Clustering of poly-extremophiles relative to other extreme halophiles. Representation of extremely halophilic Bacteria for which both additionally-considered growth conditions (pH and temperature) approach or exceed thermophilic and alkaliphilic levels. The optima of the discussed recently isolated poly-extremophiles cluster in the upper range for each criterion, well-separated from other representative microorganisms. The z-axis color coding depicts the temperature optimum of each bacterium. Species represented: 1. Natranaerobius 'jonesii', 2. Natronovirga wadinatrunensis, 3. Natranaerobius thermophilus, 4. Natranaerobius 'grantii', 5. Natranaerobius truperi, 6. Halorhodospira halochloris, 7. Dichotomicrobium thermohalophilum, 8. Halanaerobacter salinarius, 9. Salinibacter ruber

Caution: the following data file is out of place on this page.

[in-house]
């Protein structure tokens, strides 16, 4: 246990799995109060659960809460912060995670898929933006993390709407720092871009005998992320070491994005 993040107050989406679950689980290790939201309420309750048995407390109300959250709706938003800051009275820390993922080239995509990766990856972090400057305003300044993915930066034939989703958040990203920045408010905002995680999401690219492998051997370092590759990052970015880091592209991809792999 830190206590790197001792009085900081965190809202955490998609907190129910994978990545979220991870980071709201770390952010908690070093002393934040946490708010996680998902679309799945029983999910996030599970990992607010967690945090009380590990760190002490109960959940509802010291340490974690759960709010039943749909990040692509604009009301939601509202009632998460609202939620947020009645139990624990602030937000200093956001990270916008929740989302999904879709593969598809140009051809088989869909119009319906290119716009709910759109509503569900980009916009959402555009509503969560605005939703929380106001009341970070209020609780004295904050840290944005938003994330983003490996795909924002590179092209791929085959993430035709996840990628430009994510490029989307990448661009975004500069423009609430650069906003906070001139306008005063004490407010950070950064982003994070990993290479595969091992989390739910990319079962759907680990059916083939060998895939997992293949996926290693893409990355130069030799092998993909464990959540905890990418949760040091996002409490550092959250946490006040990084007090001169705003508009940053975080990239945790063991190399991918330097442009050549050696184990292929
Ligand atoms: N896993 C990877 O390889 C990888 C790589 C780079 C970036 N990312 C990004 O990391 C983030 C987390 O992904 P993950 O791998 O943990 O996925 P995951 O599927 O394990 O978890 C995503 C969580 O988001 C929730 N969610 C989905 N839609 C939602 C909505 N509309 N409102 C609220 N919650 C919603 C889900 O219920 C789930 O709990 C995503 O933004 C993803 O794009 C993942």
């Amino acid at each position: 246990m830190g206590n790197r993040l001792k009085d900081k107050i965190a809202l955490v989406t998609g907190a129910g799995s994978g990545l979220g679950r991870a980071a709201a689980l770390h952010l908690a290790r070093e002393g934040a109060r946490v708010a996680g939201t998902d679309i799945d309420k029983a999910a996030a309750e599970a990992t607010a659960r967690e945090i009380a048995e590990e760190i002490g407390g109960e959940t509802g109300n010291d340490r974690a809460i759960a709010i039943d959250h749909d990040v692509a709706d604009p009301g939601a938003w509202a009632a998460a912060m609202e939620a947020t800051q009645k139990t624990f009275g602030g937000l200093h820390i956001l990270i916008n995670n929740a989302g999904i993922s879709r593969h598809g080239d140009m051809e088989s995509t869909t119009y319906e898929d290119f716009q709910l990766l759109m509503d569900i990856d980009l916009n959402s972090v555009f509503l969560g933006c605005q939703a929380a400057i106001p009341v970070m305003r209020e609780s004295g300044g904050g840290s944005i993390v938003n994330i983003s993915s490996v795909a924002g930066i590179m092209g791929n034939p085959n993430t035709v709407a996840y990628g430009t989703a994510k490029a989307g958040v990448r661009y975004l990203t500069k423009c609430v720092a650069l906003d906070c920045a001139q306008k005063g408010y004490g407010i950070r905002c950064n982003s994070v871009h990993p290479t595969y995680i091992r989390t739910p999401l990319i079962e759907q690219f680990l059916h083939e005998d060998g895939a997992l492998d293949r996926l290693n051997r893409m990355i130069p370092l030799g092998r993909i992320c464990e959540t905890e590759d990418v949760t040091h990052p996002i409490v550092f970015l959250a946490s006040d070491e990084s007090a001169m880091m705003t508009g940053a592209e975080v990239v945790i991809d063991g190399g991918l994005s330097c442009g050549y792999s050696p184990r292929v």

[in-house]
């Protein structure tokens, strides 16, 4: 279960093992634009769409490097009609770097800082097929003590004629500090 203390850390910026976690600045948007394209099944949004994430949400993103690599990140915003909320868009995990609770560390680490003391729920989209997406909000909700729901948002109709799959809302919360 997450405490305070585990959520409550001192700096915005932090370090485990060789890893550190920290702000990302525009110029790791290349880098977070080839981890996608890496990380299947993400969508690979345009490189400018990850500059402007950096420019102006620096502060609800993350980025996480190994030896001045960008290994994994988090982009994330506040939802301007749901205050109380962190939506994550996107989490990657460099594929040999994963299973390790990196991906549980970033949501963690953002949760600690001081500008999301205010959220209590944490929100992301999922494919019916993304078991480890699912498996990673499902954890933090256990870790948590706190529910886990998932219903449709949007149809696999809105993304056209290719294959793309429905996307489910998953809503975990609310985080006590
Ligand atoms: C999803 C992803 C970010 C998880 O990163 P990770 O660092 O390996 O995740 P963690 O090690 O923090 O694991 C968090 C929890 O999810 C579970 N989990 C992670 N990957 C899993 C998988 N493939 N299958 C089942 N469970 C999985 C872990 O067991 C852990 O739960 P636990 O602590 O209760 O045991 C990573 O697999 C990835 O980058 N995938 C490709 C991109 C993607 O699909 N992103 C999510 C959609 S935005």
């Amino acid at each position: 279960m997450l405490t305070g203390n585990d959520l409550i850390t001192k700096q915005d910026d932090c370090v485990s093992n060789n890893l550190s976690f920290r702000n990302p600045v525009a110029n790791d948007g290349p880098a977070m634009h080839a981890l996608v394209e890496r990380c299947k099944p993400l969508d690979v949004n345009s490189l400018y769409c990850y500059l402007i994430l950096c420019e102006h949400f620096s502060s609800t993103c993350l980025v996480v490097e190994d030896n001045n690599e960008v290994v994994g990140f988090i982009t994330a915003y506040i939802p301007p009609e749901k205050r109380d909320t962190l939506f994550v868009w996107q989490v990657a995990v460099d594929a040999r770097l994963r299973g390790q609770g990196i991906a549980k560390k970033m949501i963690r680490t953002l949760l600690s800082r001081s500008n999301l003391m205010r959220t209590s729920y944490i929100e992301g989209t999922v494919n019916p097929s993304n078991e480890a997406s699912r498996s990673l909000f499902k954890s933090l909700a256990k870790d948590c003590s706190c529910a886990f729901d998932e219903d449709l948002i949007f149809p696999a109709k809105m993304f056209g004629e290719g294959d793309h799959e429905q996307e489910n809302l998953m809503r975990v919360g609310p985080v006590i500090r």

To date, the only true anaerobic poly-extremophiles have been isolated from sediment samples taken from one of two locations. Three of the four anaerobic extremely halophilic alkalithermophiles, N. thermophilus, N trueperi and N. wadinatrunensis, were isolated from the solar-heated, alkaline, hypersaline lakes of the Wadi An Natrun, Egypt (temperatures up to 60°C measured in the salt brine) [2, 24]. The Wadi An Natrun is a series of eight lakes in northern Egypt noted for their salinity and alkaline pH. Halorhodospira halochloris, an anaerobic phototrophic purple bacterium, which is a thermotolerant, rather than thermophilic alkaliphilic halophile, was also isolated from the Wadi An Natrun [11]. N. 'jonesii', and the thermotolerant N. 'grantii', were isolated from sediment samples from Lake Magadi, in the Kenyan Rift Valley [13]. Lake Magadi, like the lakes of the Wadi An Natrun, is noted for its salinity and alkalinity. In places, the temperature of the lake exceeds 45°C; however, the lake is fed by saline hot springs in addition to being heated by sun rays.